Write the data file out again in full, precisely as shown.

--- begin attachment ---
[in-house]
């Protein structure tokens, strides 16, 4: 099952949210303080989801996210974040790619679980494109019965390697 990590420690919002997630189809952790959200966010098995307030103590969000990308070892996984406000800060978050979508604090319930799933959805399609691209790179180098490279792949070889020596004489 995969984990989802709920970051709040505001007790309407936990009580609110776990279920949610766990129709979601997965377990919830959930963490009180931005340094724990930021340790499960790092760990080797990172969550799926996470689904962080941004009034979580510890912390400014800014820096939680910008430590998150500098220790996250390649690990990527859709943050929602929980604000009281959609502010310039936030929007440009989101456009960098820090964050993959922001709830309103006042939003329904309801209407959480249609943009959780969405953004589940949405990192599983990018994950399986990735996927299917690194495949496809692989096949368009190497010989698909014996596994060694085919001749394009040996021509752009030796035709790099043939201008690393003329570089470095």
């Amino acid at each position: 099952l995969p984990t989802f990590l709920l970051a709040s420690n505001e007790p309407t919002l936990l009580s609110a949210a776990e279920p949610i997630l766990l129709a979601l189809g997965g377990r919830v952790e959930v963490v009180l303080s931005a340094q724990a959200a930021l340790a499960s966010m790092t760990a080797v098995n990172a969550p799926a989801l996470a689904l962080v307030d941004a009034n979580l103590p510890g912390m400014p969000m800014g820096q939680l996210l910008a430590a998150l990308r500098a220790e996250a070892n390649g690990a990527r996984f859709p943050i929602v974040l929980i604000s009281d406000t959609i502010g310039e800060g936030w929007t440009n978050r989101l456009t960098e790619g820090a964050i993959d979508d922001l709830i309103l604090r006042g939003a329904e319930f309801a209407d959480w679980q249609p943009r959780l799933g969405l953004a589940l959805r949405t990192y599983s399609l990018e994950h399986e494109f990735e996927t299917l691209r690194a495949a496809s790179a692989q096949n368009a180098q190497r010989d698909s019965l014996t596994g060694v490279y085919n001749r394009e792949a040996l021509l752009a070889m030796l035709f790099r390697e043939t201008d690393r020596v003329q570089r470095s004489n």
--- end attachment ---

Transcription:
[in-house]
């Protein structure tokens, strides 16, 4: 099952949210303080989801996210974040790619679980494109019965390697 990590420690919002997630189809952790959200966010098995307030103590969000990308070892996984406000800060978050979508604090319930799933959805399609691209790179180098490279792949070889020596004489 995969984990989802709920970051709040505001007790309407936990009580609110776990279920949610766990129709979601997965377990919830959930963490009180931005340094724990930021340790499960790092760990080797990172969550799926996470689904962080941004009034979580510890912390400014800014820096939680910008430590998150500098220790996250390649690990990527859709943050929602929980604000009281959609502010310039936030929007440009989101456009960098820090964050993959922001709830309103006042939003329904309801209407959480249609943009959780969405953004589940949405990192599983990018994950399986990735996927299917690194495949496809692989096949368009190497010989698909014996596994060694085919001749394009040996021509752009030796035709790099043939201008690393003329570089470095």
């Amino acid at each position: 099952l995969p984990t989802f990590l709920l970051a709040s420690n505001e007790p309407t919002l936990l009580s609110a949210a776990e279920p949610i997630l766990l129709a979601l189809g997965g377990r919830v952790e959930v963490v009180l303080s931005a340094q724990a959200a930021l340790a499960s966010m790092t760990a080797v098995n990172a969550p799926a989801l996470a689904l962080v307030d941004a009034n979580l103590p510890g912390m400014p969000m800014g820096q939680l996210l910008a430590a998150l990308r500098a220790e996250a070892n390649g690990a990527r996984f859709p943050i929602v974040l929980i604000s009281d406000t959609i502010g310039e800060g936030w929007t440009n978050r989101l456009t960098e790619g820090a964050i993959d979508d922001l709830i309103l604090r006042g939003a329904e319930f309801a209407d959480w679980q249609p943009r959780l799933g969405l953004a589940l959805r949405t990192y599983s399609l990018e994950h399986e494109f990735e996927t299917l691209r690194a495949a496809s790179a692989q096949n368009a180098q190497r010989d698909s019965l014996t596994g060694v490279y085919n001749r394009e792949a040996l021509l752009a070889m030796l035709f790099r390697e043939t201008d690393r020596v003329q570089r470095s004489n």